Since I mentioned Coleridge, I thought I would bring up my personal headcanon about one of the little mysteries of his life: the “Person from Porlock”
The poem Kubla Khan came to Coleridge as a vision in a dream, the result of a book he had been reading on Mongol history, combined with the effects of the opium he had taken the night before.
The poet woke up and began to compose a poem based on his dream. But after he had written the lines we now have, he was interrupted by a visitor. This “Person on business from Porlock” so distracted Coleridge that he forgot the rest of his dream, and the poem remained incomplete.
The identity of this visitor is a perfect miniature mystery, intriguing and yet totally inconsequential. The mundane answer is that there quite possibly was no visitor, and Coleridge just wanted an excuse for publishing a poem with an unusual structure. Or it was Wordsworth or another friend popping in.
Wild speculation is much more entertaining, though. So there’s one theory that “a person on business” was Coleridge’s way to hint that it was his dealer, stopping by to top up his supplies of poetry-inducing opium.
And for anybody writing historical or time-travel fiction, this is the perfect opportunity to get their character some face-time with a poet. So Ada Lovelace has been the Person from Porlock. Doctor Who has been the Person from Porlock. Douglas Adams even wrote a book where his protagonist becomes the Person from Porlock – in order to save Coleridge and the world from an extraterrestrial ghost.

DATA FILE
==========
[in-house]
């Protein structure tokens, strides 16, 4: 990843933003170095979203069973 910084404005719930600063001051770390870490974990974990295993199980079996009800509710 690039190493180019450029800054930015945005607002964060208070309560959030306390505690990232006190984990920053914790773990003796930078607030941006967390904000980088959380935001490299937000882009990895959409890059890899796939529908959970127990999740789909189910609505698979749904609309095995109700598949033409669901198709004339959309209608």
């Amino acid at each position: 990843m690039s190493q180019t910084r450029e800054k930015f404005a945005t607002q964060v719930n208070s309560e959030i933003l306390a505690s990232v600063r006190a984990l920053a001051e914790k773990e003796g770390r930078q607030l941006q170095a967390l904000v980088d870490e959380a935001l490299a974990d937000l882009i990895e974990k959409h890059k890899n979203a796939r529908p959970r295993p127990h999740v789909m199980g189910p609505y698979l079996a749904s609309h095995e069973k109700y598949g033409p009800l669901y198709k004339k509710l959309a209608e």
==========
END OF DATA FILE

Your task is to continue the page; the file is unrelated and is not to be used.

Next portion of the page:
My personal headcanon is that Coleridge’s visitor was, in fact, a Person from Pullach. Pullach is a suburb of Munich which, until recently, housed the headquarters of the German intelligence services. In my fantasy Germany has developed time travel. Prevented by paradox from killing Hitler, the spooks are instead zipping through history tinkering around the edges. One of them is a fan of Coleridge – why not, he was a Germanophile who translated Schiller and allegedly even understood Kant. So he shows up at the poet’s door, and inadvertently robs us of the remainder of Kubla Khan.
Bonus alternate history: I’ve been idly imagining a timeline in which Israel is not created, but the Zionists do instead succeed in colonizing Mars.